When we did get the odd warmer day in early April a swift inspection revealed that there were small patches of sealed brood but eggs and larvae had only just been started. Question; will the colonies be large enough for the rape which is just coming on flower?
I now carry a thermometer in my tool-kit and one morning it was up to 20º in the apiary so I decided to do a ‘hive spring-clean’.
A clean and sterilised hive was set up alongside hive 7 and the frames scraped down and moved across one at a time. The hives were then swapped over.
Regrettably hive 7 looks doomed; two small patches of sealed brood but no eggs or larvae. The queen was in attendance but so was a queen-cell complete with larva starting to be fed. The queen herself looked as if she had a slightly deformed wing which could be the cause of her barrenness.
She, along with the two frames with brood and any nurse bees who wish to remain will be put in a nucleus hive and moved elsewhere. Flying bees will boost hive 8. Whether the new queen will get mated is debatable as there are no drones flying yet. Either way, this colony isn’t going anywhere this season.
The weather has been unusually mild which is not good news for the bees.
Firstly it doesn’t wipe out the extended wasp season and thirdly it delays an effective oxalic acid treatment. The acid, when dribbled between the occupied frames kills all the varroa mites on the bees. Unfortunately it doesn’t kill the mites sealed within the developing brood. The plan is to wait until the cold weather slows down the queen’s laying to almost zero and then keep your fingers crossed that the cold continues whilst all the sealed brood hatches and releases the varroa.
Wednesday the 20th looks as if it might be the only opportunity before the cold snap breaks.
I still haven’t netted the hives as we have not had any real permafrost. I’ll be watching them closely however for any signs of green woodpecker damage.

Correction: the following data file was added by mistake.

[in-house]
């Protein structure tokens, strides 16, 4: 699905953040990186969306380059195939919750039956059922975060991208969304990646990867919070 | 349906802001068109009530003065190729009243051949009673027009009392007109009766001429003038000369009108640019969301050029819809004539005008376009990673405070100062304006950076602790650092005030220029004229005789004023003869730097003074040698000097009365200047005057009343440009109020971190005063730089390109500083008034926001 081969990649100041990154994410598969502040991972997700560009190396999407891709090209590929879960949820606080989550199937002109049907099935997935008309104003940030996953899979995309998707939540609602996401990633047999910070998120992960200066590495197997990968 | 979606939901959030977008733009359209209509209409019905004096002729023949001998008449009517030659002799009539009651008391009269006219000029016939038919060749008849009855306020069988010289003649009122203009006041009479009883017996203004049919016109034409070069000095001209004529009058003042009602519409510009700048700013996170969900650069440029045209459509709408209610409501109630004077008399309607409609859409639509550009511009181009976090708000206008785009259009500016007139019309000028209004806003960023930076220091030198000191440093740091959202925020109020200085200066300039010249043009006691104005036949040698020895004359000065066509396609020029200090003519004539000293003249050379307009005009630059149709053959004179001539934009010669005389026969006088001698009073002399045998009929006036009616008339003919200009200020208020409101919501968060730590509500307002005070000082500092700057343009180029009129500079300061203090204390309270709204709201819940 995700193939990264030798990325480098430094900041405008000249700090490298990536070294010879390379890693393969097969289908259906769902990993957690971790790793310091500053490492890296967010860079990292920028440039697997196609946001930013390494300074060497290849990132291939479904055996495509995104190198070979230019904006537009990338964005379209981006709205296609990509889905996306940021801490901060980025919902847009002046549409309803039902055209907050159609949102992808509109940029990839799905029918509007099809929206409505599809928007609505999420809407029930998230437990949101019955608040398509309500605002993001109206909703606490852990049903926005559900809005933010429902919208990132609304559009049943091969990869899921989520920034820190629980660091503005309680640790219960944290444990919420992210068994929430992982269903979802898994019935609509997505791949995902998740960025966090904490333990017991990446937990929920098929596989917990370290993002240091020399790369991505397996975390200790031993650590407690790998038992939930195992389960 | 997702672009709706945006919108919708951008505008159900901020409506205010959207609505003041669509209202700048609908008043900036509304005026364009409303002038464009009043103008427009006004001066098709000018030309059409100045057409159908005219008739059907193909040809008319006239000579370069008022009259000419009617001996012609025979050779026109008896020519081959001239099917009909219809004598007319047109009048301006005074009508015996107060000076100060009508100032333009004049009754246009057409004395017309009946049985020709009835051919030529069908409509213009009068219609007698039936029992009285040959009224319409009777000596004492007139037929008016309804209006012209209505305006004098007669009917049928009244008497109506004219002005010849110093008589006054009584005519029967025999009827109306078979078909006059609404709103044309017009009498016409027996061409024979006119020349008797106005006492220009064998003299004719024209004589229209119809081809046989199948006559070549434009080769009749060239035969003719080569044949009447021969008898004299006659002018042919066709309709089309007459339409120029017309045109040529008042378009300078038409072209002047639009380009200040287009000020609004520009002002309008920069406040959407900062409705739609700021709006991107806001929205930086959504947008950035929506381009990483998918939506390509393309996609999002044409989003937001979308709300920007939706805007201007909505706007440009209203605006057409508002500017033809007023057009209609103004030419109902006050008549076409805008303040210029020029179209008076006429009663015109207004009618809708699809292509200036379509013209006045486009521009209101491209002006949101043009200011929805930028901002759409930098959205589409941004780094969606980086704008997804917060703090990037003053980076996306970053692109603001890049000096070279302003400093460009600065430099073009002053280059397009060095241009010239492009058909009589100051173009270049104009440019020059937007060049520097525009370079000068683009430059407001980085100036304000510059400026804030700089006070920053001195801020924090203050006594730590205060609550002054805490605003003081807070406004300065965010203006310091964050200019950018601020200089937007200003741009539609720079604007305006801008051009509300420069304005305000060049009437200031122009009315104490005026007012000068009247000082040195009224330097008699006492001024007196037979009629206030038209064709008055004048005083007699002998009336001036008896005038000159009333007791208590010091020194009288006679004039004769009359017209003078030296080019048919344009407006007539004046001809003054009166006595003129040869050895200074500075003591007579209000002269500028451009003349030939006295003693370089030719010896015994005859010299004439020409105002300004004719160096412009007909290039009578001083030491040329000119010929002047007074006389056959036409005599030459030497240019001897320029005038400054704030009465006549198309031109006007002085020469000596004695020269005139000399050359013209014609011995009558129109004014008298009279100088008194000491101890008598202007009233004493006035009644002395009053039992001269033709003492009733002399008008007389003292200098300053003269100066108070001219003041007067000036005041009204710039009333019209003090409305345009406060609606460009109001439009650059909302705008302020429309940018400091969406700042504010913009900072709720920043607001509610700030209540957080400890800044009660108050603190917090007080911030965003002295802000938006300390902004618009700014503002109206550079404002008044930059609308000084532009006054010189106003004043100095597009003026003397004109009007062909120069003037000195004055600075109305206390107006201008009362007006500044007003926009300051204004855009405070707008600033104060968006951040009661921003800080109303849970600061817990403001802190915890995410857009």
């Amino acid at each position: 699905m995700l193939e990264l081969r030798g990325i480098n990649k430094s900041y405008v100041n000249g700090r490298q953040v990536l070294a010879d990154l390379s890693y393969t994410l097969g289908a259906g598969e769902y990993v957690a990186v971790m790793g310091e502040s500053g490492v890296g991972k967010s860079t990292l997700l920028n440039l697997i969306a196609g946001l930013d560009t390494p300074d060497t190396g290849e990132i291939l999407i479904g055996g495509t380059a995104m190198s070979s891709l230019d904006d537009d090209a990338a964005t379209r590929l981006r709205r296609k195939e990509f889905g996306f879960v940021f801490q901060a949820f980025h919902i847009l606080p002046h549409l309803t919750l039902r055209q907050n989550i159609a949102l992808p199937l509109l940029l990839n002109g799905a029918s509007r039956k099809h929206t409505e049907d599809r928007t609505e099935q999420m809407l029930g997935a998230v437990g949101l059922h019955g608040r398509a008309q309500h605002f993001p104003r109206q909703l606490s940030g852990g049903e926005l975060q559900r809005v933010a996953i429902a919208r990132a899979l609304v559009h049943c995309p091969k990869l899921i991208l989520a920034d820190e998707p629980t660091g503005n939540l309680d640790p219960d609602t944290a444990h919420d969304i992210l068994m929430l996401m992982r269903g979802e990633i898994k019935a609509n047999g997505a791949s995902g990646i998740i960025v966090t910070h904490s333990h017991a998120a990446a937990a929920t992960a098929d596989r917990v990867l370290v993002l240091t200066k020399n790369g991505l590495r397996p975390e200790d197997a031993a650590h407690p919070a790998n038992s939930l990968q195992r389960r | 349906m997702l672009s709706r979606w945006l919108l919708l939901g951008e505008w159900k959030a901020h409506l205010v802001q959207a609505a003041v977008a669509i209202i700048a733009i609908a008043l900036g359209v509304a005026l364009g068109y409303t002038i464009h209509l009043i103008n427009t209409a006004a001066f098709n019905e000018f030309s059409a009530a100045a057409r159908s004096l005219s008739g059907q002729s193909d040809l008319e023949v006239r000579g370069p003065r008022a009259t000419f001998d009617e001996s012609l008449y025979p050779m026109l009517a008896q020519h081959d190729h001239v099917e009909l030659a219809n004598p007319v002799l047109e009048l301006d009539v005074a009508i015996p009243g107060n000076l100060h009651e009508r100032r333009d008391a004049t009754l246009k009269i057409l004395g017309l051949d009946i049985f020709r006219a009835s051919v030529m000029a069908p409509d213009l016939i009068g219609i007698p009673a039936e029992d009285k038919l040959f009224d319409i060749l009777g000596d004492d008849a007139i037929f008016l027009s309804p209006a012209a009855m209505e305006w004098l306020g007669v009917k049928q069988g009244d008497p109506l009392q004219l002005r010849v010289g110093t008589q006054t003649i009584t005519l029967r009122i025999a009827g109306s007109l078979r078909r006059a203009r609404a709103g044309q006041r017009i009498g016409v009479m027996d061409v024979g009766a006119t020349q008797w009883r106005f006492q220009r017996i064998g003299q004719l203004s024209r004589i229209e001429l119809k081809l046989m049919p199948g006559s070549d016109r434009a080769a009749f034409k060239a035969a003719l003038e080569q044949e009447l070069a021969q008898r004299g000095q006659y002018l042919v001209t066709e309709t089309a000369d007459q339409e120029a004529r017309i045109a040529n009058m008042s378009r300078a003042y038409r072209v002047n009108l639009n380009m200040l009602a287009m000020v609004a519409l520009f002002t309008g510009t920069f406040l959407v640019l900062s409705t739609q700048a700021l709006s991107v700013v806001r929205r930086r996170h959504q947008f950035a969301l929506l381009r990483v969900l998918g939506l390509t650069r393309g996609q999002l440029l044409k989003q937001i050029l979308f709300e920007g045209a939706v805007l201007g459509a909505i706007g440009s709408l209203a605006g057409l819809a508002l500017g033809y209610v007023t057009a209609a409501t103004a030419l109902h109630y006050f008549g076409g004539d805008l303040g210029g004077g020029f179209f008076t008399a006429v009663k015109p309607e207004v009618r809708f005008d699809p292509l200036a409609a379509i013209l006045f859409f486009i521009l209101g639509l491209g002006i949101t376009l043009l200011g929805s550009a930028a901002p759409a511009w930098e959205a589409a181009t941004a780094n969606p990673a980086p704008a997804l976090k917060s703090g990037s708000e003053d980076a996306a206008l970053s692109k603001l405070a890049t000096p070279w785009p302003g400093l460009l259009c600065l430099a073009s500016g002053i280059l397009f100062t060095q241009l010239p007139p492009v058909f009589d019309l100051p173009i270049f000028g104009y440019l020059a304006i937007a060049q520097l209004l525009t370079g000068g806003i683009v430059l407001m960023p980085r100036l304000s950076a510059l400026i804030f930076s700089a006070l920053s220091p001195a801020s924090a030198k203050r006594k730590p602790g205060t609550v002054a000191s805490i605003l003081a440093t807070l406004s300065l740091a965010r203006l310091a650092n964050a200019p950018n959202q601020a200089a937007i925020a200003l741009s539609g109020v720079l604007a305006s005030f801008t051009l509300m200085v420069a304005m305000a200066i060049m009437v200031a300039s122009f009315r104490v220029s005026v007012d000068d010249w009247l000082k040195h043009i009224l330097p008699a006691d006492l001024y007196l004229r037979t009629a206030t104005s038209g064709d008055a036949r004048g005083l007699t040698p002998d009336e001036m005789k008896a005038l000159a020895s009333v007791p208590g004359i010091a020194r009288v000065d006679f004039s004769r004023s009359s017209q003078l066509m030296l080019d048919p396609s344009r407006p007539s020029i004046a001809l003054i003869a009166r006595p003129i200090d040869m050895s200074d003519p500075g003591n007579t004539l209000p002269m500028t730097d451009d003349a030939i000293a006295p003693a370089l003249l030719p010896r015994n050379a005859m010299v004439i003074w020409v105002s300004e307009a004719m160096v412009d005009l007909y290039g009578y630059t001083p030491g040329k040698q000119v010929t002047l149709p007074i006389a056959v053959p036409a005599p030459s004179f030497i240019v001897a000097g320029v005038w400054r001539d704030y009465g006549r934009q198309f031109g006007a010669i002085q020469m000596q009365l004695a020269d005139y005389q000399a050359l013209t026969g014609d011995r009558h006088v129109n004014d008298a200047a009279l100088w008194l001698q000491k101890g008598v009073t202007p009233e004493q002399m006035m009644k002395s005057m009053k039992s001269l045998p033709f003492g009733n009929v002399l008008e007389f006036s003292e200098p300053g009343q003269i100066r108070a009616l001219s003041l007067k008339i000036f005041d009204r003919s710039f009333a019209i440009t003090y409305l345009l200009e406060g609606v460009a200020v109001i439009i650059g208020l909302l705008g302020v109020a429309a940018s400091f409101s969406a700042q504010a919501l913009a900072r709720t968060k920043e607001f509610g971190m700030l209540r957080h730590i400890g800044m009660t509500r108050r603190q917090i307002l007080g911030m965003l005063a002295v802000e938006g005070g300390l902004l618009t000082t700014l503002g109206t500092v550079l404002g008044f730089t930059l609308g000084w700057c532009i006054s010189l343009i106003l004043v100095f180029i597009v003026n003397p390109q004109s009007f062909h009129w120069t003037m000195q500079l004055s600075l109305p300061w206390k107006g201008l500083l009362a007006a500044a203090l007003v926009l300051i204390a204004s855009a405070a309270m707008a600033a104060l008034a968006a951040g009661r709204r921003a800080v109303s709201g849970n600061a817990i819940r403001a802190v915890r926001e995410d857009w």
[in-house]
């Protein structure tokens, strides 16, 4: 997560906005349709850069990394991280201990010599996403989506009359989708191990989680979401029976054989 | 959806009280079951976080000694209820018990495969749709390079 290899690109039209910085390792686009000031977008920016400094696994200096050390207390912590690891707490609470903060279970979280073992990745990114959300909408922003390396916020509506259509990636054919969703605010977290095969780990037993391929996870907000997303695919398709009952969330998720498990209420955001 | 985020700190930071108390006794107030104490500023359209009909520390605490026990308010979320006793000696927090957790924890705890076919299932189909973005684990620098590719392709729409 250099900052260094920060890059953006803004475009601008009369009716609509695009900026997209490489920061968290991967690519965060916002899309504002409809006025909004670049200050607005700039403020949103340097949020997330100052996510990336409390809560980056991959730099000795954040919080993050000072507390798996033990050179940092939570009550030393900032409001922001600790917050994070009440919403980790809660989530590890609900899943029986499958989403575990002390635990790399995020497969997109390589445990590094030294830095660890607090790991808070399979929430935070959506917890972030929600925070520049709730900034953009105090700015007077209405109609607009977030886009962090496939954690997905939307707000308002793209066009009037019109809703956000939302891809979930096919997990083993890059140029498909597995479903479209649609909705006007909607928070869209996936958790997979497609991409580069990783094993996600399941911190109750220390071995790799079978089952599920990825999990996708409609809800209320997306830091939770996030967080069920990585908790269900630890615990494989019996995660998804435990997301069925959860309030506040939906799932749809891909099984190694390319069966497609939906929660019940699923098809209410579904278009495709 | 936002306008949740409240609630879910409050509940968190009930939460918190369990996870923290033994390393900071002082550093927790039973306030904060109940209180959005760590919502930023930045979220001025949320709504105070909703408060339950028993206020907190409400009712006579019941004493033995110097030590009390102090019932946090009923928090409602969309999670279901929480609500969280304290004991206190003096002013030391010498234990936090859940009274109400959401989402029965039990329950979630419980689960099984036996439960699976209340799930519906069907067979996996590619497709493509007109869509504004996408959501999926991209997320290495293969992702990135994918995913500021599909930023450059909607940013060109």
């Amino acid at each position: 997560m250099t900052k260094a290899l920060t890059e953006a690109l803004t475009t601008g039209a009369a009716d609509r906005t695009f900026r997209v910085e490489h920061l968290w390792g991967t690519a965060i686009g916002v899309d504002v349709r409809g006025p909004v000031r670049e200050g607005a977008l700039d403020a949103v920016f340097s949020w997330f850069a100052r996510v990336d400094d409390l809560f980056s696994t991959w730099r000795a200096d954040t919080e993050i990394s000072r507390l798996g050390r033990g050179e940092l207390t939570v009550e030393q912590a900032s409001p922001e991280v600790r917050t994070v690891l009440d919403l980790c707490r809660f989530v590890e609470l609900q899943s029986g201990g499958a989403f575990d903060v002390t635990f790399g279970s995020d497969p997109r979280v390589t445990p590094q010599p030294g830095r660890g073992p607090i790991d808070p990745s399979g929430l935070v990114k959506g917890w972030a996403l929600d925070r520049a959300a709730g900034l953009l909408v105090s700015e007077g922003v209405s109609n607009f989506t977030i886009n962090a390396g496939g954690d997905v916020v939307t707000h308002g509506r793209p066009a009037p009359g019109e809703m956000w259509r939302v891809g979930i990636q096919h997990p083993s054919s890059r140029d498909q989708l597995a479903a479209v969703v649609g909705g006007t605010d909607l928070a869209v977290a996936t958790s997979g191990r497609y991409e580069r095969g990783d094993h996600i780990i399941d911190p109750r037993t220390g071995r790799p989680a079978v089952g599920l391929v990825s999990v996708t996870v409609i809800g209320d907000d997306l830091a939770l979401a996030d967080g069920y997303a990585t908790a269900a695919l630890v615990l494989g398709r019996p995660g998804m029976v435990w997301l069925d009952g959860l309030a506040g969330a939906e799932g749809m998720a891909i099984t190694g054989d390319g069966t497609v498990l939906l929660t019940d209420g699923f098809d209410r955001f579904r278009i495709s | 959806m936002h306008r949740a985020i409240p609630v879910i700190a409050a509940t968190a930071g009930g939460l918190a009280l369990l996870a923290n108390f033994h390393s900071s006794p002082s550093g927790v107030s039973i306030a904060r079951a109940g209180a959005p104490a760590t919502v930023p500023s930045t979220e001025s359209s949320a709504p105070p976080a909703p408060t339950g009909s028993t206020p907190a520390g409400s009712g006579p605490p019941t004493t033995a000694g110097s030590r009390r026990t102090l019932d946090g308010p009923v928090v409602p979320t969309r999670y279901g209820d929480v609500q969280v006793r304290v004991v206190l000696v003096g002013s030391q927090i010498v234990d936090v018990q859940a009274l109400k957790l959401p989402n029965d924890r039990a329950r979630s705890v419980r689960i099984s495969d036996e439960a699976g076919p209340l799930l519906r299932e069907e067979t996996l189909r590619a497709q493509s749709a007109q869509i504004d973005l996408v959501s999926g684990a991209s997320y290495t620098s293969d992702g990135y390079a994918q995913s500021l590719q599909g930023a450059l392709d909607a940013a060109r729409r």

All the feeders have now been taken off and once the Apivar has been removed the crown boards will be replaced with matchsticks under the corners and insulation under the roofs.
We got another oak-honeydew harvest this year; the third in 37 years. This year’s was the best, or worst, depending on your preferences. Many of the Audley End customers and several of my regulars look upon it as a rare treat so I’ll be doing separate bottling.
For those of you unfamiliar with honeydew this is a sap-based honey as opposed to the usual floral nectar. If the oaks are infested with aphids, these insect nibble through the surface of the leaves to suck the sap. The don't need much carbohydrate as they don't use much energy so they excrete the excess back onto the leaf where the bees can harvest it first thing in the morning when the dew is on it; hence the name. It is dark in colour as it contains not only the usual glucose and fructose but also maltose which gives it its distinct colour and flavour
I’m writing this on 11th November and worker wasps were still flying today in large numbers as I was trying to clean down the feeders. I still can’t leave the bee-shed door open without attracting unwelcome visitors.
The wasp problem has continued. At one point they were so thick in the bee-shed it was like walking into a swarm except the insects were yellow and black. I could stand with a fly swat and just wave it back and forth and hit a wasp every other stroke. In the end I decided to use the vacuum cleaner and just sucked them up from the windows and out of the air.
I have a wasp trap in front of every hive, two by the bee-shed door and two by the solar wax extractor.
In spite of these precautions I was getting fifty a day in each trap, and the ones that decided to cook themselves in the wax extractor made a carpet of dead wasps several inches deep
The worst year I‘ve known for wasps.
On a happier note, we decamped to Audley End again for their annual Apple Weekend. I was helped this year by Fran, Tony Handley, Anita Game, Sam Wells, Jane Pedley and Hedi Threlfall all of whom agreed that it was very tiring work.. Anita had almost lost her voice by tea-time